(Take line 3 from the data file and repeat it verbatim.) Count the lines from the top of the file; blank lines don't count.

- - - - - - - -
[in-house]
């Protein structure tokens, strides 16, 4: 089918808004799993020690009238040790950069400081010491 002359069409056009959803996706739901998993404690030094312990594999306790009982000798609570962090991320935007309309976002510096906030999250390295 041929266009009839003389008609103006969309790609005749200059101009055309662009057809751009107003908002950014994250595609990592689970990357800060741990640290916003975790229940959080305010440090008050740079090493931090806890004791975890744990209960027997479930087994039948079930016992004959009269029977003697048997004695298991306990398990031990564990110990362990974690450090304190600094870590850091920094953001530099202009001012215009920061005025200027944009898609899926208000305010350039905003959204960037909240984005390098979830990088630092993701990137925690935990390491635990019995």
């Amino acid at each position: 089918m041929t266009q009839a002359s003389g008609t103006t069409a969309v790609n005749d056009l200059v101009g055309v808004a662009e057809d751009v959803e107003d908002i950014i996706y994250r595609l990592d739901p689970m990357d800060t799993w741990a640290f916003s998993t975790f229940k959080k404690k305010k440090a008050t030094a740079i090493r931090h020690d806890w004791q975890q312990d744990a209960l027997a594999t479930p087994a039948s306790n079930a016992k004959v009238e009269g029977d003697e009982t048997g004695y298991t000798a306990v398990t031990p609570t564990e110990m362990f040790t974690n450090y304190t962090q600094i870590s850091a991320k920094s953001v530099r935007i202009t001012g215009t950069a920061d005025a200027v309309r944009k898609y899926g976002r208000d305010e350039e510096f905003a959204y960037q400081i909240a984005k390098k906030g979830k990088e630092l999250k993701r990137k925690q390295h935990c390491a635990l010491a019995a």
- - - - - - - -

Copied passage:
């Amino acid at each position: 089918m041929t266009q009839a002359s003389g008609t103006t069409a969309v790609n005749d056009l200059v101009g055309v808004a662009e057809d751009v959803e107003d908002i950014i996706y994250r595609l990592d739901p689970m990357d800060t799993w741990a640290f916003s998993t975790f229940k959080k404690k305010k440090a008050t030094a740079i090493r931090h020690d806890w004791q975890q312990d744990a209960l027997a594999t479930p087994a039948s306790n079930a016992k004959v009238e009269g029977d003697e009982t048997g004695y298991t000798a306990v398990t031990p609570t564990e110990m362990f040790t974690n450090y304190t962090q600094i870590s850091a991320k920094s953001v530099r935007i202009t001012g215009t950069a920061d005025a200027v309309r944009k898609y899926g976002r208000d305010e350039e510096f905003a959204y960037q400081i909240a984005k390098k906030g979830k990088e630092l999250k993701r990137k925690q390295h935990c390491a635990l010491a019995a």